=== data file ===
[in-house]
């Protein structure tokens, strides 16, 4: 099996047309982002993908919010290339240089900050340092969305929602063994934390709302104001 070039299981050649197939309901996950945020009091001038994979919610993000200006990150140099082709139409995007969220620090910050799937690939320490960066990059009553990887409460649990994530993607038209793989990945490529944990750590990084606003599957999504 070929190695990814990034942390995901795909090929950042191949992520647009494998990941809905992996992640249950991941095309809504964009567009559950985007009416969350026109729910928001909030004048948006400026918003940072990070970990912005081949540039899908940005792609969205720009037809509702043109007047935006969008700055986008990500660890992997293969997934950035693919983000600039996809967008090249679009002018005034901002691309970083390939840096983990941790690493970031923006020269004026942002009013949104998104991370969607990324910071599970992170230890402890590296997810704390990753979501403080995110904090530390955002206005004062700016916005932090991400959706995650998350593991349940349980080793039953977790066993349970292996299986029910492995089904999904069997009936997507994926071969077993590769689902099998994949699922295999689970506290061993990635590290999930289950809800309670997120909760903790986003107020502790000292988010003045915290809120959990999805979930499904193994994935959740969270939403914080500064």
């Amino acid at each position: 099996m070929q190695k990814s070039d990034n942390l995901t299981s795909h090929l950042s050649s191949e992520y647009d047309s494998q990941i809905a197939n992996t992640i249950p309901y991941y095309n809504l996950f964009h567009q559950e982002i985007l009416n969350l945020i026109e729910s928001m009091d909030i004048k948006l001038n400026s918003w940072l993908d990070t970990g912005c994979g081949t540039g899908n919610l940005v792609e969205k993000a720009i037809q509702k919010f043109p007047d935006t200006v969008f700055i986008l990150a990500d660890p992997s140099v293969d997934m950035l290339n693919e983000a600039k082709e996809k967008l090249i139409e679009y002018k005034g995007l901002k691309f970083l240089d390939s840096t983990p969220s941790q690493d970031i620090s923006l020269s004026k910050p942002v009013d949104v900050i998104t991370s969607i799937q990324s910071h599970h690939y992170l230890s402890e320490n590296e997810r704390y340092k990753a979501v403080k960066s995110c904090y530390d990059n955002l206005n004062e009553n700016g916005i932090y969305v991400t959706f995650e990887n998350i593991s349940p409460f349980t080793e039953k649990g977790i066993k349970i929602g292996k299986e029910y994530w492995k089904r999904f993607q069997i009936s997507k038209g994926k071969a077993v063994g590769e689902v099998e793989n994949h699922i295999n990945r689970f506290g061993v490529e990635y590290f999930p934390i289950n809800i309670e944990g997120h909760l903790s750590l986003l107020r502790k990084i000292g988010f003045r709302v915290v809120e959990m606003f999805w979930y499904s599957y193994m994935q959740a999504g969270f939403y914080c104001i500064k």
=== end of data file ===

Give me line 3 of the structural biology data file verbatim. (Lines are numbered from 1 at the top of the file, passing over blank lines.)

């Amino acid at each position: 099996m070929q190695k990814s070039d990034n942390l995901t299981s795909h090929l950042s050649s191949e992520y647009d047309s494998q990941i809905a197939n992996t992640i249950p309901y991941y095309n809504l996950f964009h567009q559950e982002i985007l009416n969350l945020i026109e729910s928001m009091d909030i004048k948006l001038n400026s918003w940072l993908d990070t970990g912005c994979g081949t540039g899908n919610l940005v792609e969205k993000a720009i037809q509702k919010f043109p007047d935006t200006v969008f700055i986008l990150a990500d660890p992997s140099v293969d997934m950035l290339n693919e983000a600039k082709e996809k967008l090249i139409e679009y002018k005034g995007l901002k691309f970083l240089d390939s840096t983990p969220s941790q690493d970031i620090s923006l020269s004026k910050p942002v009013d949104v900050i998104t991370s969607i799937q990324s910071h599970h690939y992170l230890s402890e320490n590296e997810r704390y340092k990753a979501v403080k960066s995110c904090y530390d990059n955002l206005n004062e009553n700016g916005i932090y969305v991400t959706f995650e990887n998350i593991s349940p409460f349980t080793e039953k649990g977790i066993k349970i929602g292996k299986e029910y994530w492995k089904r999904f993607q069997i009936s997507k038209g994926k071969a077993v063994g590769e689902v099998e793989n994949h699922i295999n990945r689970f506290g061993v490529e990635y590290f999930p934390i289950n809800i309670e944990g997120h909760l903790s750590l986003l107020r502790k990084i000292g988010f003045r709302v915290v809120e959990m606003f999805w979930y499904s599957y193994m994935q959740a999504g969270f939403y914080c104001i500064k």